I knew, perhaps uniquely, that if we went anywhere other than an actively researching facility, they would be arguably 2 years behind what was occurring right now. When I presented this to our original diagnosing physician, who would not be treating Dave long term and had radiated him and started him on a Thalidomide/Dex regimen immediately, he admitted that I was exactly correct in my analysis of the situation. While MM is seeming less and less rare, the fact is, it is still classed as a rare disease. The local treating physicians that were available to us had a few patients. Quite frankly, they had fewer patients in their 30 year careers than a place like LIttle Rock has in 3 months. But I digress… I said to him, “Let’s be honest Dr. L, when you get an MM patient you guys pick up one of your medical journals and find the latest, 3,000 word paper, read it over, and prescribe treatment based on that, and when you do that, you have little understanding of all of the research and you are already 2 years behind what is current.” He said, I was absolutely correct. I said, “unless of course, you go to a Myeloma Conference, but then why would you, if you have so few such patients?” He admitted, he didn’t and he wouldn’t. Now admittedly, he was a general onc and would not be “treating” Dave. We would be heading to those “more knowledgeable” in the blood cancers. While they might know a bit more than he did, my personal assessment was that it was a bit more, but not enough to treat my husband.
Paper publications and presentations. In order to publish papers they MUST produce statistical data that they have collected. It must be verifiable. As a result, they will produce their data, life expectancy, assumptions, theories, conclusions, etc. If you go to a local oncologist/hematologist, they will not collect this data and they will not share this data with you, period. And quite often they will be offended that you asked such a question, as I experienced. A simple question for a researcher, not so for someone else. You ask it at a research facility and they will gladly share their published data, but also their current unpublished data, as illustrated above, the published stuff is old. Most of us know that statistical data can be manipulated and slanted. Its a fair argument and one that we must rely on the peer review process to meat out. Eat red meat, don’t eat red meat, eat red meat once a week… drink a glass of wine, don’t drink a glass of wine, drink a glass of wine once a week. It can indeed make you neurotic.
As I went through this process I also learned, as many of you may know, but I did not, that the stem cell transplant was NOT the treatment at all! It is used to help you recover your immune system to safer levels as soon as possible. It is the DRUGS used prior to the stem cell infusion that is the treatment. Then, it is the treatment AFTER that is in many ways just as crucial – this after care would be years (hopefully). So, for me, as a wife and a caregiver, the last thing I needed was to have my husband seeing a physician that made him feel like everyday he was still breathing was one more day than the doctor thought he would have. One who was just going to give him some drugs to extend his otherwise doomed life, with a “well we tried” shrug. I’m not suggesting that anyone else’s doctor has done this, but we had two who absolutely do not believe you can survive MM for very long, end of story. That was simply unacceptable to me, and I had the good fortune of having two other doctors, who don’t treat MM, who felt the same way I did, based on their understanding of the research activity in the disease of MM. They unequivocally advised me NOT to take Dave to those doctors for treatment. They are friends and they know my husband, and agreed he needed to go to a physician who was up to date, experienced, optimistic and hopeful, because in their view, there was every reason to be hopeful at this time in the treatment options for MM.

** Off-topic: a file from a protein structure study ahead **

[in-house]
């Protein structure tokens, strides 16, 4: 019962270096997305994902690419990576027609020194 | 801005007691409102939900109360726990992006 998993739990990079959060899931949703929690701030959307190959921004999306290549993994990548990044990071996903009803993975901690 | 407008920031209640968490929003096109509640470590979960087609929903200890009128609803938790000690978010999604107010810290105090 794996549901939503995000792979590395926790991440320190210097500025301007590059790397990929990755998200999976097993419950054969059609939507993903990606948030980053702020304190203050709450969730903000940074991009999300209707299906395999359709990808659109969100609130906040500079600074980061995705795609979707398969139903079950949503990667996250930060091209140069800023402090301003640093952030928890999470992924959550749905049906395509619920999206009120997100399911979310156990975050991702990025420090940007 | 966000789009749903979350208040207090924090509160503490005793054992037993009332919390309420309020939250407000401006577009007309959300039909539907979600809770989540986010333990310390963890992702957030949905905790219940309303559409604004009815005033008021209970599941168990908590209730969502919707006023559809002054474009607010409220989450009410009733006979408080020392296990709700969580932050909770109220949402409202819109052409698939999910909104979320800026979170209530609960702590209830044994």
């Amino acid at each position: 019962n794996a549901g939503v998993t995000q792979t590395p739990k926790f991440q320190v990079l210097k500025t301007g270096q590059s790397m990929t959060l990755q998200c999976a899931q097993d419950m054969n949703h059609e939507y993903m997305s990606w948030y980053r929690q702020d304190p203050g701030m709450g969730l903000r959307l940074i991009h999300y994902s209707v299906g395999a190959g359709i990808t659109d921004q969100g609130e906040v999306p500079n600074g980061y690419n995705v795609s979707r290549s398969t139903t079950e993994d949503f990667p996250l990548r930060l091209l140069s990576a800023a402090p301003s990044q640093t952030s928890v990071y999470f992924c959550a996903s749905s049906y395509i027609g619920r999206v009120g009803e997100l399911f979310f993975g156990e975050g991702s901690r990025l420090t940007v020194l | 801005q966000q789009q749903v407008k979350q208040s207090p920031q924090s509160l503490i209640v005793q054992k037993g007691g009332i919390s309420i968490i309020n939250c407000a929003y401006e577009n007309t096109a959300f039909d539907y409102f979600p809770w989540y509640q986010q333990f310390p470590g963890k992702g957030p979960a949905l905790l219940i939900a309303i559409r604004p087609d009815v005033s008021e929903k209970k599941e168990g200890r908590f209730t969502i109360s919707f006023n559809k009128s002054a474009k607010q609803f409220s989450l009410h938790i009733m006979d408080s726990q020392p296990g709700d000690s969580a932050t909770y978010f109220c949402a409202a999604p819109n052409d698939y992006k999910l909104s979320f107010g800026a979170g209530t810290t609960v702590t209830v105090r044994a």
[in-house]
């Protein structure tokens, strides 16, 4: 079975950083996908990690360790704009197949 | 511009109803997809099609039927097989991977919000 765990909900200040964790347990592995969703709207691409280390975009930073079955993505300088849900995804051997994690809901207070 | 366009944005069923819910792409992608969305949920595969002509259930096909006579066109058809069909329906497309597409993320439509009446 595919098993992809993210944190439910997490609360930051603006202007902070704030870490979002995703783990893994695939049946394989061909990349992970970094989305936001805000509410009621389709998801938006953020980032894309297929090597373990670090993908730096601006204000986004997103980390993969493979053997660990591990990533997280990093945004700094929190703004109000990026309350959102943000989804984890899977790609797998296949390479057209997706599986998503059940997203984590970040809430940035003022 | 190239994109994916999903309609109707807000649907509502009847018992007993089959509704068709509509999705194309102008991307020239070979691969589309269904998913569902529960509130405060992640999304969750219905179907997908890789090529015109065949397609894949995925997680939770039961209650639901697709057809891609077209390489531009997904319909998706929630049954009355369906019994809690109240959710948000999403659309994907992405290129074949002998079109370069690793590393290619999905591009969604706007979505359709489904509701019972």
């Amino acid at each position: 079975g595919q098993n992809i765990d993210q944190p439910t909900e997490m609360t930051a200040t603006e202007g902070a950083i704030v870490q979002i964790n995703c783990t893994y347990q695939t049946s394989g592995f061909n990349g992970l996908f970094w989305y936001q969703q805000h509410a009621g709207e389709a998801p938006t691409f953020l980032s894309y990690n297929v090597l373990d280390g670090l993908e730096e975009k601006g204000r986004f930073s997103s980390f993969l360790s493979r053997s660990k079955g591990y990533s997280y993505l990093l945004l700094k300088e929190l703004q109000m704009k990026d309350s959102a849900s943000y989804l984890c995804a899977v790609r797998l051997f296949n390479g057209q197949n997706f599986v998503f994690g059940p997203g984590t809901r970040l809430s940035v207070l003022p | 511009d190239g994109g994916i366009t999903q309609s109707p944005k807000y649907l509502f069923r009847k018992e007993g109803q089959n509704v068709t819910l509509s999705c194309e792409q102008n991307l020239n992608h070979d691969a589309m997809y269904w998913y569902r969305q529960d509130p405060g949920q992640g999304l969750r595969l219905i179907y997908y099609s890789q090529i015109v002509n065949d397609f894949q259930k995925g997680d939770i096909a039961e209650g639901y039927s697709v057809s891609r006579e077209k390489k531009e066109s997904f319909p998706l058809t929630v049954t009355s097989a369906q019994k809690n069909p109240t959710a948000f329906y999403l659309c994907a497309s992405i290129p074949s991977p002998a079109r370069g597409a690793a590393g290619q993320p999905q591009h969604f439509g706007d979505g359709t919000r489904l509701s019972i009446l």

When one doctor told me that “the new treatments” were not proven, my doctor friend reminded me, “Well they have not been dis proven either.” That is indeed an important point here. We are in the thick of it folks. No one, knows the way out of the forest, but some have more experience, hunches, instincts about the path out, and some are getting more people out of the forest than others. I can tell you that when I speak to a physician, I have a list of questions, some medical, some not. When I ask my questions, I’m looking for answers to be sure, but I’m also listening for biases, personal attitudes, character. Some people think I’m crazy. Who cares? You just want them to fix you. Well, I’ll tell you why I care. These things tell me a lot about a person’s ethics both professionally and personally. What kind of team is a person likely to have supporting them that I will be in contact with more often than not. For instance, when I went to Little Rock and had our first visit to the infusion center, what immediately struck me was how long the nurses had been working there. I couldn’t find anyone under 10 years (and several were over 16 years). That tells me a lot about a facility, the researchers and administrators behind it. They like working there. They like their job.
Thanks, Lori! More tomorrow. Feel good and keep smiling! Pat